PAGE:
184 Mass. 373 , 382-387; Franklin Foundation v. Boston, 336 Mass. 39 , 46-47; Franklin Foundation v. Attorney Gen. 340 Mass. 197 , 201, 204-207; Salem v. Attorney Gen. 344 Mass. 626 , 631.
We see no occasion in the present instance for discussing various constitutional issues argued to us (see e.g. fn. 3). The Houghton Trust by its express language imposes no such inflexible mandate on the town as either (a) to compel the town to follow the administrative provisions of the Reuben Hoar Trust with respect to the eligibility of trustees, or (b) to constitute a contract with the town concerning the trustees, the obligation of which may not validly be impaired by later town or legislative action. Only the "desire" of the grantors is expressed in the pertinent part of the trust deed, and that desire is to be enforced only "if it be deemed expedient" that the trustees of the Reuben Hoar Library "be also the [t]rustees hereunder." Although the intention of the Houghton Trust grantors to create a public charitable gift is clear (cf. Scott, Trusts [3d ed.] Section 25.4) the administrative provision concerning the trustees is precatory rather than mandatory in character. We view it as intended to subject to the town's judgment the decision whether to comply with the provision.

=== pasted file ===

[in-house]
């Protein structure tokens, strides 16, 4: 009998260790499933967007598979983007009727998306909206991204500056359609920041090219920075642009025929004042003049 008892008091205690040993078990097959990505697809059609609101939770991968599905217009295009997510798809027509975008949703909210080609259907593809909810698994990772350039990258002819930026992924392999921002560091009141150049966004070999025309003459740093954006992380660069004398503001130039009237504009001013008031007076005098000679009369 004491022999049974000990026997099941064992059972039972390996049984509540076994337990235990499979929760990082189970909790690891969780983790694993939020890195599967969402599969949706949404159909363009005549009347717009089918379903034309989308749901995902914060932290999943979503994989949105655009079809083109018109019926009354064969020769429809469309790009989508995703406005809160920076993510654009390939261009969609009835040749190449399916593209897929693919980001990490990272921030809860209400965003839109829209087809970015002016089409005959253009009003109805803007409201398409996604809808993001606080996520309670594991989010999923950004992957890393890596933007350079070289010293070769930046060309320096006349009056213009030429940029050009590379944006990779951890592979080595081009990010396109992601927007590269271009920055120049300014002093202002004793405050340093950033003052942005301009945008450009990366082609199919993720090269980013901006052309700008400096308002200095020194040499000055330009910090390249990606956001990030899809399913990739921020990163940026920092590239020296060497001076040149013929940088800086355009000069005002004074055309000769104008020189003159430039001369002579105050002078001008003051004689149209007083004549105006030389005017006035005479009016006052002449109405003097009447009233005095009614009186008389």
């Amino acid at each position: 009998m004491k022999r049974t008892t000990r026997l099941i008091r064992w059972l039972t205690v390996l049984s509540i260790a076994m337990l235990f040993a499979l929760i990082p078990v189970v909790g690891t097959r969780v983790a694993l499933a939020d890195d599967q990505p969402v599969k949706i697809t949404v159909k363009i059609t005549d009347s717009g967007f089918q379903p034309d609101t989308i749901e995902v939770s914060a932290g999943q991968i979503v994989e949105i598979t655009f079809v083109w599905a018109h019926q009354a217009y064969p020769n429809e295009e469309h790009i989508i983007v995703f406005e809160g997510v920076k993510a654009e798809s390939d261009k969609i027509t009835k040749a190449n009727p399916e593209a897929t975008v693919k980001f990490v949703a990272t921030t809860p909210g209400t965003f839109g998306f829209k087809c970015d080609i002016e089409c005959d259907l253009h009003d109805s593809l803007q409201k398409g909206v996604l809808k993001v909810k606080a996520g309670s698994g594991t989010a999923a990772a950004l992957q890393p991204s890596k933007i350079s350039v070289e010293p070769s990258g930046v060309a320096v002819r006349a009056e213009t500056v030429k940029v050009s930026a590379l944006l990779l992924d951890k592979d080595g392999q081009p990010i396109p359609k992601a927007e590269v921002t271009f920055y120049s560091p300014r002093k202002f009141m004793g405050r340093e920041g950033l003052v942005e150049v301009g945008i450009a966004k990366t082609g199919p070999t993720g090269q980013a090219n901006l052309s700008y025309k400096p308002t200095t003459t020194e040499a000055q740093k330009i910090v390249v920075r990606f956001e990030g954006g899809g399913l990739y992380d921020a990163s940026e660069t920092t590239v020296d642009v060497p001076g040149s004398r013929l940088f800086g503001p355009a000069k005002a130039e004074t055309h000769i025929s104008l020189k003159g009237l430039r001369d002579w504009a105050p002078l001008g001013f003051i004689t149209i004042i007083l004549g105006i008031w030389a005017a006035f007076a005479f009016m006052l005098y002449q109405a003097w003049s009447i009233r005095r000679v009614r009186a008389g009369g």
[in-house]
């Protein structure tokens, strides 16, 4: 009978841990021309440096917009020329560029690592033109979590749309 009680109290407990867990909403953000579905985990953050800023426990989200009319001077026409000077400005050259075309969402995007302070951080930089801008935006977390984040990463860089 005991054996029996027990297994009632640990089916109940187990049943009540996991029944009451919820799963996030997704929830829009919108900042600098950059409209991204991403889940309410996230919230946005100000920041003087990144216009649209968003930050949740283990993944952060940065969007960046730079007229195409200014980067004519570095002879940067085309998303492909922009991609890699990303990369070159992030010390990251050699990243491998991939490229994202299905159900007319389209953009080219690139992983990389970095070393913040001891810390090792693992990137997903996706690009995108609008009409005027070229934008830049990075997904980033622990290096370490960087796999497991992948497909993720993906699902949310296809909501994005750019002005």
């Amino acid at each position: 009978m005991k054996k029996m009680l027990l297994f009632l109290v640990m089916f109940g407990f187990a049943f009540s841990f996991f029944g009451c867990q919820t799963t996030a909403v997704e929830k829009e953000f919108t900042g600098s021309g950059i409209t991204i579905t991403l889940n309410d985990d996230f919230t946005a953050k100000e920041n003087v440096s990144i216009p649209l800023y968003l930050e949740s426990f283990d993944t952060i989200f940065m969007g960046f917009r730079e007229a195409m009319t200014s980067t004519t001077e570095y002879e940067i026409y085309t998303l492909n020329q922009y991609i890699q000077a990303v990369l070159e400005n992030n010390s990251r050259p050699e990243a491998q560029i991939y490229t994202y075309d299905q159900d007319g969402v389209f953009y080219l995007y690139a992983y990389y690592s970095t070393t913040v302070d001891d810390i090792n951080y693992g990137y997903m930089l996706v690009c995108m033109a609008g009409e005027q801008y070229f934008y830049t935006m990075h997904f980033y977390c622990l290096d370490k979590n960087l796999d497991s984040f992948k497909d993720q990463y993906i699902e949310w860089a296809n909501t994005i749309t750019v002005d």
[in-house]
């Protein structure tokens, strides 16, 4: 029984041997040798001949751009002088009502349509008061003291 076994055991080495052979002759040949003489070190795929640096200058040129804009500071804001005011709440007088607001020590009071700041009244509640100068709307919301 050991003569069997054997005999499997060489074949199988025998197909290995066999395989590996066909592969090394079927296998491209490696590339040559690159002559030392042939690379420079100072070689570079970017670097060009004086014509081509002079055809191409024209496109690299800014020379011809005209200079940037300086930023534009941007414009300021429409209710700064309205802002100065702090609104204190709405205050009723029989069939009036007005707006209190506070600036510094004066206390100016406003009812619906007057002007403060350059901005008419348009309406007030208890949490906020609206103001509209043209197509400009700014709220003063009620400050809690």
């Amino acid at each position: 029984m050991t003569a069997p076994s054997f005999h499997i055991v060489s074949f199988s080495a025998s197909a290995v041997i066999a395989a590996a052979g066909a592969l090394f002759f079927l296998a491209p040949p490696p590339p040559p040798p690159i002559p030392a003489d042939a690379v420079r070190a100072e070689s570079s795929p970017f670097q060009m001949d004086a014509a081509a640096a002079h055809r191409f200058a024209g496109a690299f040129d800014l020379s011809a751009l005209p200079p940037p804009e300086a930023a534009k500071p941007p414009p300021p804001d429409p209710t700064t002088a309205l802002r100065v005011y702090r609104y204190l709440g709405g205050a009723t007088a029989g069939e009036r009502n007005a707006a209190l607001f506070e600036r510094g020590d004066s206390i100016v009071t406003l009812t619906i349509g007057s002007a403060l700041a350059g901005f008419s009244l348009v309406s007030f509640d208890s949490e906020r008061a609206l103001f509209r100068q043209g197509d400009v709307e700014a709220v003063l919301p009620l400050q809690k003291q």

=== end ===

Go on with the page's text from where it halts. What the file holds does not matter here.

Compliance with this provision has now become at least inappropriate in view of the greatly predominant use of public funds rather than donated money in meeting the annual expenses of the library. [Note 6] We are of
opinion that the duties of library trustees in Littleton in fact have become by changed circumstances (cf. Vigeant v. Postal Tel. Cable Co. 260 Mass. 335 , 342-343) primarily those of public officials rather than those of trustees of donated public charitable trusts. As already indicated, the terms of the Houghton Trust [Note 7] present no contractual obstacle to recognizing the facts now prevailing. Accordingly, we think that there should be compliance with the principal provisions of G. L. c. 78, Section 10, in the election of the library trustees, even though a small part of the town library's resources (the Reuben Hoar Trust) were given nearly ninety years ago by donors who contemplated and requested a different method of selecting trustees.